“I told her the puppies are mine. She said on the phone ‘I want him to be removed from the farm’. I called her a stupid girl. When I turned, I felt this impact on my chest and sharp pain. I remember I fell to the ground. I don’t remember whether we both fell. The next thing I remember, I was getting up. I had a knife in my hand. I don’t know if somebody smacked me or if I was on drugs. I went next to Becky and remember there was blood on her face. I said we need to get a bloody ambulance.” 


By this time, police were confident that Becky did NOT stab Radek. If she had done so, there would have been a trail of blood in the snow, and searchers would have noticed it when they were out in the woods looking for him. Also, his shirt and snow jacket had no cuts, which indicated that he had stabbed himself after taking off his clothing.


An autopsy showed that Becky received no less than 40 stab wounds. It was inflicted with a 4-inch blade, from a knife. Ten of the wounds were in her chest, puncturing her lungs and heart, and 30 slashes on her head, back, abdomen and thighs. Defensive wounds on her hands showed that she tried to protect herself.


Radek was formally charged with Rebecca Johnson’s murder on 7 Dec and held on remand until his trial in August the following year. 


Becky’s funeral was held in her hometown in Scotland on January 6th. Her family asked mourners to wear Becky’s favourite colour, purple, or animal print in her honour. Her dogs were back home by then, having left Finland just before Christmas.


With formal charges against Radek, information surfaced about him that raised a couple of eyebrows. Firstly, Finnish authorities insisted on using his birth name of Karel Frybl for legal proceedings, not his chosen name of Radek Kovac. This was news to Becky’s family, but a friend claimed that Becky knew about his double-identity. In a text to her friend, Becky explained that Radek had changed his name when he lived in the UK. Because of his military background, his home country of the Czech Republic refused to accept the change. 


In Scotland, Karel had the new name of Radek. But he could not shake his violent streak and managed to get three assault convictions behind his name. The first charge was for domestic violence in 2013. An ex-girlfriend came forward and said that she had dated Radek for three weeks when she realised he was dangerous. She tried to break off the relationship and he punched her in the face. He was fined 700 pounds for this attack. A year later, he was ordered to do 250 hours of community service after two other assaults in Hamilton.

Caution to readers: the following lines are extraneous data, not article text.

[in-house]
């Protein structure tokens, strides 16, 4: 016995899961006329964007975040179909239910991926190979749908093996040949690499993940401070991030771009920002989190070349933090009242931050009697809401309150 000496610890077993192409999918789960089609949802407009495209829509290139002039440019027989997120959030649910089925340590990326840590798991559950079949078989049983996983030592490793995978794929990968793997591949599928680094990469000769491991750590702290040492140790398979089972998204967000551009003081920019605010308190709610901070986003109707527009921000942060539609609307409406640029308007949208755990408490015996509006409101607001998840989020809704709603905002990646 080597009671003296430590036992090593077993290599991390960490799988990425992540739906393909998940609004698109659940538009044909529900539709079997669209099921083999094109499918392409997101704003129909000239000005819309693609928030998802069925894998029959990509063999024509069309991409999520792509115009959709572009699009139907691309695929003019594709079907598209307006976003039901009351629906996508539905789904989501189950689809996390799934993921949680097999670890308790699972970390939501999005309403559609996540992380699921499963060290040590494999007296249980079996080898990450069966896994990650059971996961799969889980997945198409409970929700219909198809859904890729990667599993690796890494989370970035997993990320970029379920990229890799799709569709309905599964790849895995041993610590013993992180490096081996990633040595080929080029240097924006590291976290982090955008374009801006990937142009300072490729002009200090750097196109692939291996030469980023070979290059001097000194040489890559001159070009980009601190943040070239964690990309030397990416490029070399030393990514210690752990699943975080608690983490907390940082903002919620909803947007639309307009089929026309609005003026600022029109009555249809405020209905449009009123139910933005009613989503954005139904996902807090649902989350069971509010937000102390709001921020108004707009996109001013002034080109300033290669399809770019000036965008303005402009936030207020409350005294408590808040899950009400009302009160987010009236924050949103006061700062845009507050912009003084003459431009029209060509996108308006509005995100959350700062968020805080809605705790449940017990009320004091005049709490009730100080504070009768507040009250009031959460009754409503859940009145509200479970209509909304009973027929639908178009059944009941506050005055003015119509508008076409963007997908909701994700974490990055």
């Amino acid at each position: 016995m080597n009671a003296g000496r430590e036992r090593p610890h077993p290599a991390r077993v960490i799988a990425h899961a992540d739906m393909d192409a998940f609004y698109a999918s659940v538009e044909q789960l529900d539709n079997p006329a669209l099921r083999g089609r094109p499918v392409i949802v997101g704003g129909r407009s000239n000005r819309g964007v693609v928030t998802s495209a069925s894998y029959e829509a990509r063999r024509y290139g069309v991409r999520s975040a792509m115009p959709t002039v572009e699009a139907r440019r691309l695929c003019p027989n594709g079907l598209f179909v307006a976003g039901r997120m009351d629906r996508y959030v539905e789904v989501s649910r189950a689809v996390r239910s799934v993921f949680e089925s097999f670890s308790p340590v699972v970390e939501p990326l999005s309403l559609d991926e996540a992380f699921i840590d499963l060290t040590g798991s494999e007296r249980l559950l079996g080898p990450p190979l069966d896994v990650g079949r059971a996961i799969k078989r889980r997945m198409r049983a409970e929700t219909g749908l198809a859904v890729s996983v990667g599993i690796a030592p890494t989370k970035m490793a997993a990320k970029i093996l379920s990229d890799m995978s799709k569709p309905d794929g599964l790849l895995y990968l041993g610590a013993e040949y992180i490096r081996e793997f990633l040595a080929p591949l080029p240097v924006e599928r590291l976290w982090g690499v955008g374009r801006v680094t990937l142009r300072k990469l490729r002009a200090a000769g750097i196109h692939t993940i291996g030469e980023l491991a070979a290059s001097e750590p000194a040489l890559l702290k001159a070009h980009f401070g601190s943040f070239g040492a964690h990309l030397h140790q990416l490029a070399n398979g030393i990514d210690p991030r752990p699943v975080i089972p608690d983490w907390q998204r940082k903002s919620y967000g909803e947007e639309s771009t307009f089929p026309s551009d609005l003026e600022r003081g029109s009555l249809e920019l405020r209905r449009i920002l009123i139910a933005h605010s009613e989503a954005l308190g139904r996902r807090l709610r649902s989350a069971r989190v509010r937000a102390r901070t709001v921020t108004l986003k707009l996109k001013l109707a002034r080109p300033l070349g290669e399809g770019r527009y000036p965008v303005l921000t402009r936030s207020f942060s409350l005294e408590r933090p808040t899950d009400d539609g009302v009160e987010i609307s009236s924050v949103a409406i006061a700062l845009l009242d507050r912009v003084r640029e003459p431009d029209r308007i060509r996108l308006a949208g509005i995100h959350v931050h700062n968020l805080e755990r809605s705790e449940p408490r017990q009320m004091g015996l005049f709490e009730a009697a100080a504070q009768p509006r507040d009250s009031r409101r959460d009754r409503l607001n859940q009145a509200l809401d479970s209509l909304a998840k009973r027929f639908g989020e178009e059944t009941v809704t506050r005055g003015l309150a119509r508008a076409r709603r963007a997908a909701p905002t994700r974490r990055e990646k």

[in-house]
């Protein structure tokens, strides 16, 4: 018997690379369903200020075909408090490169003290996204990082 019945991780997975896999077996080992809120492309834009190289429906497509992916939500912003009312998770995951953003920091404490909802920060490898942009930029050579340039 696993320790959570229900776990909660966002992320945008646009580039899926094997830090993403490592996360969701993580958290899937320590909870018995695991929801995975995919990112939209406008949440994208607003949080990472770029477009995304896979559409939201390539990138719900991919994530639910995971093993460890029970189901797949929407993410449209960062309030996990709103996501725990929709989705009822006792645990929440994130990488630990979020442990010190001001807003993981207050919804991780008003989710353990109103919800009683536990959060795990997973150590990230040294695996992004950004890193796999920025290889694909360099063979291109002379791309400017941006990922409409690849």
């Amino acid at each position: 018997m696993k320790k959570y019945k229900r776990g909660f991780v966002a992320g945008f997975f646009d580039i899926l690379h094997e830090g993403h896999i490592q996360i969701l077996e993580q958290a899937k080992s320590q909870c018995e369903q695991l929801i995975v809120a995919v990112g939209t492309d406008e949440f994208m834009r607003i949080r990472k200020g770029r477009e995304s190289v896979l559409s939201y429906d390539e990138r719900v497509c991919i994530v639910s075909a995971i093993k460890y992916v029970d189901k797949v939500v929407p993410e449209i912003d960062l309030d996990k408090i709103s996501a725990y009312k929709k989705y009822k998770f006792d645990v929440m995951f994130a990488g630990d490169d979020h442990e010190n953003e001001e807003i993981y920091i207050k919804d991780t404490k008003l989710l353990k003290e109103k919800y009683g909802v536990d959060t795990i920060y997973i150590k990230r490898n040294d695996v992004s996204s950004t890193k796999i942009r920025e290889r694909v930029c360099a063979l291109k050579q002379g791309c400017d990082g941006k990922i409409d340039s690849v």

In August 2017, Becky’s family closed the doors of their business in Burntisland and made their way to Rovaniemi to attend their daughter’s murder trial. 


In the courtroom, the man they knew as Radek, was only a couple of metres away, hiding under a hoodie and avoiding eye contact. His defence lawyer, Katri Mäkinen, claimed that he admitted to killing Becky, but that the murder was not premeditated. She said this:


"The juridical question here is if the defendant is guilty of manslaughter or murder. The defendant has pleaded guilty of manslaughter but denies the murder… My client takes full responsibility for having caused the death of Rebecca Johnson and he regrets it deeply.”


Mäkinen claimed Radek suffered from post-traumatic stress disorder, following his service in the military in Kosovo. However, a psychological evaluation deemed him to be ‘fully competent’, and that he knew his actions were wrong in the course of committing the murder.


The prosecution argueda that the attack on Becky was not an isolated incident. They painted a picture of their relationship in court, by reading WhatsApp messages Becky sent to her family in the weeks and days leading up to her murder. In one thread, she told her sister about a conversation she had with and English snow mobile operator. She joked about how slow Radek drove. At the time, Radek took it as a joke, but as soon as they were alone, he exploded. Here is a text Becky typed:


“I joked about how slow he was driving. He even laughed. An hour later, he comes to the cottage and starts slapping me in the face, not very hard, but also not softly. He started accusing me of flirting with that English guy. I tried to defend myself and he threw me a big scoop filled with meat and it hurt the back of my head (which is still sore), raged. After feeding the animals 45 minutes later I went to Facebook and he had removed and blocked me.”